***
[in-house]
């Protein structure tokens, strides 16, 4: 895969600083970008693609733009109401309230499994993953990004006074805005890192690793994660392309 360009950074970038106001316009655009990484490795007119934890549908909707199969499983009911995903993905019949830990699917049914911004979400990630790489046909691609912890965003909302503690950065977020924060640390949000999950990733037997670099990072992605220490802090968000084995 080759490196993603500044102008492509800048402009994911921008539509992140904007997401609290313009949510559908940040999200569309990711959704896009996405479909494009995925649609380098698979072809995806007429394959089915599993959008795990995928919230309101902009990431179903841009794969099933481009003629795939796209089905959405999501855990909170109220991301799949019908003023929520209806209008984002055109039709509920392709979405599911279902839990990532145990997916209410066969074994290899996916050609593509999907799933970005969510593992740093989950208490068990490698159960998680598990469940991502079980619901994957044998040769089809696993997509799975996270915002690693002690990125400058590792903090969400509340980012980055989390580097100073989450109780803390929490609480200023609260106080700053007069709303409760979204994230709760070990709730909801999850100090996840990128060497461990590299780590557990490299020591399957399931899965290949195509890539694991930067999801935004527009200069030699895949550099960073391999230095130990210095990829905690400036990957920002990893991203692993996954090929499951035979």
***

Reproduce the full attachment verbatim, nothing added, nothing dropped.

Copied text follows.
[in-house]
């Protein structure tokens, strides 16, 4: 895969600083970008693609733009109401309230499994993953990004006074805005890192690793994660392309 360009950074970038106001316009655009990484490795007119934890549908909707199969499983009911995903993905019949830990699917049914911004979400990630790489046909691609912890965003909302503690950065977020924060640390949000999950990733037997670099990072992605220490802090968000084995 080759490196993603500044102008492509800048402009994911921008539509992140904007997401609290313009949510559908940040999200569309990711959704896009996405479909494009995925649609380098698979072809995806007429394959089915599993959008795990995928919230309101902009990431179903841009794969099933481009003629795939796209089905959405999501855990909170109220991301799949019908003023929520209806209008984002055109039709509920392709979405599911279902839990990532145990997916209410066969074994290899996916050609593509999907799933970005969510593992740093989950208490068990490698159960998680598990469940991502079980619901994957044998040769089809696993997509799975996270915002690693002690990125400058590792903090969400509340980012980055989390580097100073989450109780803390929490609480200023609260106080700053007069709303409760979204994230709760070990709730909801999850100090996840990128060497461990590299780590557990490299020591399957399931899965290949195509890539694991930067999801935004527009200069030699895949550099960073391999230095130990210095990829905690400036990957920002990893991203692993996954090929499951035979």